Design, Synthesis, and Evaluation of Polyamine Deacetylase Inhibitors, and High-Resolution Crystal Structures of Their Complexes with Acetylpolyamine Amidohydrolase.

Publication Type:

Journal Article


Biochemistry, Volume 54, Issue 30, p.4692-703 (2015)


Aminohydrolases, Bacterial Proteins, Brucellaceae, Crystallography, X-Ray, Enzyme Inhibitors, Humans, Protein Structure, Tertiary, Zinc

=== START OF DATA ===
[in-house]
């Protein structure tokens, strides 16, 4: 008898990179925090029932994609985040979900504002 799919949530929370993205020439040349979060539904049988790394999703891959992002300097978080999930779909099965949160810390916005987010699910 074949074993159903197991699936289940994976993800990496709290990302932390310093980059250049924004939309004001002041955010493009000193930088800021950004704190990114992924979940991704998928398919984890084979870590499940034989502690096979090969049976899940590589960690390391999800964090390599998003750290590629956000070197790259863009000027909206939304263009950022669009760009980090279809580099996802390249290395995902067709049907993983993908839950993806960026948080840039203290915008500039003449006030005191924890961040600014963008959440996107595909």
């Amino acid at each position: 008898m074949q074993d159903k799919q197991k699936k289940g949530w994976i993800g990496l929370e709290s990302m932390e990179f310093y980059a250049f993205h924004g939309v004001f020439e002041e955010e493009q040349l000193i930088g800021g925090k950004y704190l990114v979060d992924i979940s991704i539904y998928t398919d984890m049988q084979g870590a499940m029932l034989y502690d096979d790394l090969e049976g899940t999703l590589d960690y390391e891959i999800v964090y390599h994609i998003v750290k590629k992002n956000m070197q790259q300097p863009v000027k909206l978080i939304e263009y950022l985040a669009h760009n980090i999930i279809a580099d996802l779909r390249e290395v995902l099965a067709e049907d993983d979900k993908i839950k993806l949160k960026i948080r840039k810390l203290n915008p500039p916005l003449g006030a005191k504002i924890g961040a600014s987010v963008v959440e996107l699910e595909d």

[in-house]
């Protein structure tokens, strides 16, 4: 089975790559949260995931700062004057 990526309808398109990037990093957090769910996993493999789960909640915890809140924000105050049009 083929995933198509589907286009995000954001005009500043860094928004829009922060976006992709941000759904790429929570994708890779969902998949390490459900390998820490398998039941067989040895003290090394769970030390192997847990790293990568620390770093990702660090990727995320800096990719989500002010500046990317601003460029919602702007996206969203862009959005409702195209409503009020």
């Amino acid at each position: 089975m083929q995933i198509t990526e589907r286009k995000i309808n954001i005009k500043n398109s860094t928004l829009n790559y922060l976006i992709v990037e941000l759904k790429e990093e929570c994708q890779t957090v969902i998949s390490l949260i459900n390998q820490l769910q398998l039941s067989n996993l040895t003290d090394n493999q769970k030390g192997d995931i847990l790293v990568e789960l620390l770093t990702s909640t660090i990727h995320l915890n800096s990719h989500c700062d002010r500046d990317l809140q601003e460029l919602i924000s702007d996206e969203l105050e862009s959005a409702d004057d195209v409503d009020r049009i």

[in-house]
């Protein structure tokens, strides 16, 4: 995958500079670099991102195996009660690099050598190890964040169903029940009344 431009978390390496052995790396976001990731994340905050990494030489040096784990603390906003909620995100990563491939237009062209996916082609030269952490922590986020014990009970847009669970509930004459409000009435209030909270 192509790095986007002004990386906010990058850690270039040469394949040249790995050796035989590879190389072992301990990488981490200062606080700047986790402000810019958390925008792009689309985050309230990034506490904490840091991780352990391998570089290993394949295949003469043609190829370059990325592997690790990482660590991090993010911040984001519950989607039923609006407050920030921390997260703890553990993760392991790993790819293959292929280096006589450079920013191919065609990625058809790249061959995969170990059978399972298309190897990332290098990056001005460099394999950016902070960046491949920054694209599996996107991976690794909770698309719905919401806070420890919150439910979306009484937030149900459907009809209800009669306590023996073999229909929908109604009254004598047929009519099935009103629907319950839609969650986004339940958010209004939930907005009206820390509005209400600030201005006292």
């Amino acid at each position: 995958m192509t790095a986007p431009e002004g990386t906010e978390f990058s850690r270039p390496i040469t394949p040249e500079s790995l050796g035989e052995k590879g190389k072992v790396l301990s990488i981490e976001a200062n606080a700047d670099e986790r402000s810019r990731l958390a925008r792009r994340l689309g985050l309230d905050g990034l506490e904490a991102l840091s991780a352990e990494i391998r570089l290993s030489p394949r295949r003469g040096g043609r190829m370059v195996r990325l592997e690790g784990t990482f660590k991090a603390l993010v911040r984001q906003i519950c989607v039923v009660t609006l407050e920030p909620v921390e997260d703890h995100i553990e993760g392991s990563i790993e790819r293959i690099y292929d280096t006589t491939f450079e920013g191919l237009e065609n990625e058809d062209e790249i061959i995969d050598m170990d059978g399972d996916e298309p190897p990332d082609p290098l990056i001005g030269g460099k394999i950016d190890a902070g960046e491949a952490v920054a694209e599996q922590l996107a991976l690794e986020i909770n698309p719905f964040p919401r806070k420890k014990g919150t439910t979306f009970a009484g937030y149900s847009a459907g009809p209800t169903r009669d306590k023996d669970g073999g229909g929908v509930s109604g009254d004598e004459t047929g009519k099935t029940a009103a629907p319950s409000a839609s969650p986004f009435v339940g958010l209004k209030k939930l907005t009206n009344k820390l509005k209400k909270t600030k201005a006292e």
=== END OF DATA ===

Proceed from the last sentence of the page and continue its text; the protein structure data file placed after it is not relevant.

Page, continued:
<p>Polyamines are essential aliphatic polycations that bind to nucleic acids and accordingly are involved in a variety of cellular processes. Polyamine function can be regulated by acetylation and deacetylation, just as histone function can be regulated by lysine acetylation and deacetylation. Acetylpolyamine amidohydrolase (APAH) from Mycoplana ramosa is a zinc-dependent polyamine deacetylase that shares approximately 20% amino acid sequence identity with human histone deacetylases. We now report the X-ray crystal structures of APAH-inhibitor complexes in a new and superior crystal form that diffracts to very high resolution (1.1-1.4 Å). Inhibitors include previously synthesized analogues of N(8)-acetylspermidine bearing trifluoromethylketone, thiol, and hydroxamate zinc-binding groups [Decroos, C., Bowman, C. M., and Christianson, D. W. (2013) Bioorg. Med. Chem. 21, 4530], and newly synthesized hydroxamate analogues of shorter, monoacetylated diamines, the most potent of which is the hydroxamate analogue of N-acetylcadaverine (IC50 = 68 nM). The high-resolution crystal structures of APAH-inhibitor complexes provide key inferences about the inhibition and catalytic mechanism of zinc-dependent deacetylases. For example, the trifluoromethylketone analogue of N(8)-acetylspermidine binds as a tetrahedral gem-diol that mimics the tetrahedral intermediate and its flanking transition states in catalysis. Surprisingly, this compound is also a potent inhibitor of human histone deacetylase 8 with an IC50 of 260 nM. Crystal structures of APAH-inhibitor complexes are determined at the highest resolution of any currently existing zinc deacetylase structure and thus represent the most accurate reference points for understanding structure-mechanism and structure-inhibition relationships in this critically important enzyme family. </p>